With video games, big-screen televisions, and high-tech smart appliances, today’s homes rely more heavily upon electricity than ever before. Accompanying this ever-climbing usage is over-consumption of precious resources and continually rising energy bills. In just one year, from 2013 to 2014, the average residential electricity price rose 3.2%, with the average monthly electric bill reaching roughly $110.
The good news is that we’re not powerless to turn things around. By making our homes more energy efficient, we can improve the comfort, conserve energy, and save money by lowering energy costs.
Energy Efficiency Measures
There are many areas in your home where you can improve your energy efficiency; it’s not just about turning off the lights or unplugging unused appliances—although that does help!
Going energy efficient means looking at the whole picture, including…
Insulation. Key to the efficiency of a house is its ability to retain expensively heated or cooled room air. If you spend a small fortune heating or air conditioning your home’s interior spaces, and that comfortably conditioned air just leaks out through poorly insulated walls, ceiling, and floors, you’re wasting a tremendous amount of energy and money.
Attic insulation is the most important, followed by walls and floors.
Ductwork. With central heating, a home’s furnace or air conditioner distributes conditioned air through a system of ductwork. But, because relatively short runs of ductwork are connected end-to-end to make-up that system, there is considerable opportunity for heat (or cooling) loss through leaks. In fact leaks and gaps in ductwork can waste up to 40% of the energy used in heating or cooling. Finding and fixing ductwork leaks is a great way to improve energy efficiency.
Appliances & devices. Old, outdated appliances waste electricity. New appliances, on the other hand, are designed to save energy. In fact, most new appliances with ENERGY STAR certification use about 50% less energy than their less-efficient counterparts—without any loss in functionality.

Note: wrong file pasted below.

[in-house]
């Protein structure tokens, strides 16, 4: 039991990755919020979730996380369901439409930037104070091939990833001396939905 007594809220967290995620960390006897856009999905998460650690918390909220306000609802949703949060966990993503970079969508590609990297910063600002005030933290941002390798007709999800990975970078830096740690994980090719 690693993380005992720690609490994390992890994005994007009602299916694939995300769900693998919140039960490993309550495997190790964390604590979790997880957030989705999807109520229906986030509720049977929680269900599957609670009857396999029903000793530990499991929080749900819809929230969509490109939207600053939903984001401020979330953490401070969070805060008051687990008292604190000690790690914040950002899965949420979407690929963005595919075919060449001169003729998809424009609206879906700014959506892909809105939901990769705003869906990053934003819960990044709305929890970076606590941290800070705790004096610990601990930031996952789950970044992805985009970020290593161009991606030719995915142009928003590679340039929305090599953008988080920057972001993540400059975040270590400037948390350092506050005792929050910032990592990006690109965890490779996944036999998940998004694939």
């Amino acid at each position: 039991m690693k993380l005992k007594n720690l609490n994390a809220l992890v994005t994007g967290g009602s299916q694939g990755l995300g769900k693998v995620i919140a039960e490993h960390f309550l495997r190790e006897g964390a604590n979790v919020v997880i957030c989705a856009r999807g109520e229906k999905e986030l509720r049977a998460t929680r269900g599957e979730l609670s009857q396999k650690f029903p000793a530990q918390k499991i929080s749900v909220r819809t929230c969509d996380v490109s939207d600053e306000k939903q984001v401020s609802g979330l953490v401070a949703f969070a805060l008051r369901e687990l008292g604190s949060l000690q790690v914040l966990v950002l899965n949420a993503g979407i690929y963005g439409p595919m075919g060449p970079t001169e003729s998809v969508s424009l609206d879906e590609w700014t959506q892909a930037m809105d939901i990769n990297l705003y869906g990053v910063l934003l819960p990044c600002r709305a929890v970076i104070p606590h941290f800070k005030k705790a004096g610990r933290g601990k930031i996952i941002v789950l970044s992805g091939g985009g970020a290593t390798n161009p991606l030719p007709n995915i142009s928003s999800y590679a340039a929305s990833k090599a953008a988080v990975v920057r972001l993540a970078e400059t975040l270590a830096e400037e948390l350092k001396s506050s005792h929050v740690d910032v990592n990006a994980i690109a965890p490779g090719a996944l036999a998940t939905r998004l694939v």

Efficient large appliances such as refrigerators or dryers can save up to $100 a year or more. And small savings add up. Energy-saving compact-fluorescent light bulbs, for example, can make a big impact on reducing your energy usage because you use them many hours every day. Here’s an interesting fact: If every U.S. household swapped just one light bulb for an energy-saving one, global warming pollution would decrease by over 90 billion pounds over the lifespan of the light bulbs.
Get Energy Incentives
Many programs are available to help homeowners make the transition to better energy efficiency. Most power companies provide special offers and rebates to help homeowners upgrade homes with energy conservation in mind. Many local and state governments also offer tax credits for similar upgrades.
But say you’ve made the decision to save energy and money by improving the energy efficiency of your home. How do you know which upgrades to make, and what incentives or rebates are available?
There’s An App For That!
When it comes to improving the energy usage of your home, not knowing exactly what your home needs to increase its energy efficiency can be confusing and stressful. You may not know how to get the biggest bang for your buck. Making more conscious purchasing decisions can definitely help, but you might be neglecting important strategies without a little guidance.
Luckily, there are apps available that allow you to learn more about your home, your energy consumption, and what you can do to make improvements. Homeselfe, for example, is a free do-it-yourself app that enables you to assess your home’s energy efficiency. For more about this, see Homeselfe.
By making your home more energy efficient, you can increase its comfort, and make it more affordable to operate—and you can do your part in decreasing global energy usage. Furthermore, improving a home’s energy efficiency increases its value. Studies have shown that energy-smart homes garner higher prices when they’re sold. All of these benefits make energy efficiency a win-win.